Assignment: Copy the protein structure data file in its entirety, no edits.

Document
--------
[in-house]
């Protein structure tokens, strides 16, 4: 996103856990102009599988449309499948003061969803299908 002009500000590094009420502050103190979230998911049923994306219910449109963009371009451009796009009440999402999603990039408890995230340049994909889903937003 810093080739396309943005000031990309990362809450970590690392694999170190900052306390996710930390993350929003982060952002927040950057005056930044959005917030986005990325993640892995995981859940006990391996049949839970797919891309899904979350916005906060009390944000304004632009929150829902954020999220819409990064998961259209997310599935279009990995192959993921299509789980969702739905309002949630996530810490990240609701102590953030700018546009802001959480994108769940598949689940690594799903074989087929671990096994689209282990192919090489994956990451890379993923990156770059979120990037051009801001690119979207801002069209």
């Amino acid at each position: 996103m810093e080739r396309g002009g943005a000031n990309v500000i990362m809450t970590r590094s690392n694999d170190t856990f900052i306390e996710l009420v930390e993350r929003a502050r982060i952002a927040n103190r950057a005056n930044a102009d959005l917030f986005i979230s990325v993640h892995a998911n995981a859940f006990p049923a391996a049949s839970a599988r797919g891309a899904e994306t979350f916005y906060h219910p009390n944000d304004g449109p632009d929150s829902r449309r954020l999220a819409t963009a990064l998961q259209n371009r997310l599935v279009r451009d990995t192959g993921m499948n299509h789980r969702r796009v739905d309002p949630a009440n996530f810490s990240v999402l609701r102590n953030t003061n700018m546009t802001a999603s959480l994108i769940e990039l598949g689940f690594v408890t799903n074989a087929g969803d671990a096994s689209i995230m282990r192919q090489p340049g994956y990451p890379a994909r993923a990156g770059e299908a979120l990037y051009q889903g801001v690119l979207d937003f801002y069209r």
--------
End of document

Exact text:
[in-house]
């Protein structure tokens, strides 16, 4: 996103856990102009599988449309499948003061969803299908 002009500000590094009420502050103190979230998911049923994306219910449109963009371009451009796009009440999402999603990039408890995230340049994909889903937003 810093080739396309943005000031990309990362809450970590690392694999170190900052306390996710930390993350929003982060952002927040950057005056930044959005917030986005990325993640892995995981859940006990391996049949839970797919891309899904979350916005906060009390944000304004632009929150829902954020999220819409990064998961259209997310599935279009990995192959993921299509789980969702739905309002949630996530810490990240609701102590953030700018546009802001959480994108769940598949689940690594799903074989087929671990096994689209282990192919090489994956990451890379993923990156770059979120990037051009801001690119979207801002069209």
């Amino acid at each position: 996103m810093e080739r396309g002009g943005a000031n990309v500000i990362m809450t970590r590094s690392n694999d170190t856990f900052i306390e996710l009420v930390e993350r929003a502050r982060i952002a927040n103190r950057a005056n930044a102009d959005l917030f986005i979230s990325v993640h892995a998911n995981a859940f006990p049923a391996a049949s839970a599988r797919g891309a899904e994306t979350f916005y906060h219910p009390n944000d304004g449109p632009d929150s829902r449309r954020l999220a819409t963009a990064l998961q259209n371009r997310l599935v279009r451009d990995t192959g993921m499948n299509h789980r969702r796009v739905d309002p949630a009440n996530f810490s990240v999402l609701r102590n953030t003061n700018m546009t802001a999603s959480l994108i769940e990039l598949g689940f690594v408890t799903n074989a087929g969803d671990a096994s689209i995230m282990r192919q090489p340049g994956y990451p890379a994909r993923a990156g770059e299908a979120l990037y051009q889903g801001v690119l979207d937003f801002y069209r």